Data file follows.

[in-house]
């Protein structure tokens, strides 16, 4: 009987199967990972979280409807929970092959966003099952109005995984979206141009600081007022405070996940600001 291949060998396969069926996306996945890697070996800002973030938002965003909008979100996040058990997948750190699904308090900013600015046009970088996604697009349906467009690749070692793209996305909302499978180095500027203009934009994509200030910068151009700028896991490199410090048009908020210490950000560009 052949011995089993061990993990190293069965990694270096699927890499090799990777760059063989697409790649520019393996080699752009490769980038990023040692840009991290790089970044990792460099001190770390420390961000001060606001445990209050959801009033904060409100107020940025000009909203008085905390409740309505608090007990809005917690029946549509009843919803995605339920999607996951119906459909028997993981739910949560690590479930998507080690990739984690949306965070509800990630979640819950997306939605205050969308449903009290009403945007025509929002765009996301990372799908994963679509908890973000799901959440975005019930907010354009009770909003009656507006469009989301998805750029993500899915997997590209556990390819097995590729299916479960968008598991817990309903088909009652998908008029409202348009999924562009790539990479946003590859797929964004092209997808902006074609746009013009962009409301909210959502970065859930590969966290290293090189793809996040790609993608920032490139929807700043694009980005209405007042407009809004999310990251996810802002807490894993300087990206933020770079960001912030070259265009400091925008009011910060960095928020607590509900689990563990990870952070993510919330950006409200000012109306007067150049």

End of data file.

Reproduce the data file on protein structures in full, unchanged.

[in-house]
């Protein structure tokens, strides 16, 4: 009987199967990972979280409807929970092959966003099952109005995984979206141009600081007022405070996940600001 291949060998396969069926996306996945890697070996800002973030938002965003909008979100996040058990997948750190699904308090900013600015046009970088996604697009349906467009690749070692793209996305909302499978180095500027203009934009994509200030910068151009700028896991490199410090048009908020210490950000560009 052949011995089993061990993990190293069965990694270096699927890499090799990777760059063989697409790649520019393996080699752009490769980038990023040692840009991290790089970044990792460099001190770390420390961000001060606001445990209050959801009033904060409100107020940025000009909203008085905390409740309505608090007990809005917690029946549509009843919803995605339920999607996951119906459909028997993981739910949560690590479930998507080690990739984690949306965070509800990630979640819950997306939605205050969308449903009290009403945007025509929002765009996301990372799908994963679509908890973000799901959440975005019930907010354009009770909003009656507006469009989301998805750029993500899915997997590209556990390819097995590729299916479960968008598991817990309903088909009652998908008029409202348009999924562009790539990479946003590859797929964004092209997808902006074609746009013009962009409301909210959502970065859930590969966290290293090189793809996040790609993608920032490139929807700043694009980005209405007042407009809004999310990251996810802002807490894993300087990206933020770079960001912030070259265009400091925008009011910060960095928020607590509900689990563990990870952070993510919330950006409200000012109306007067150049």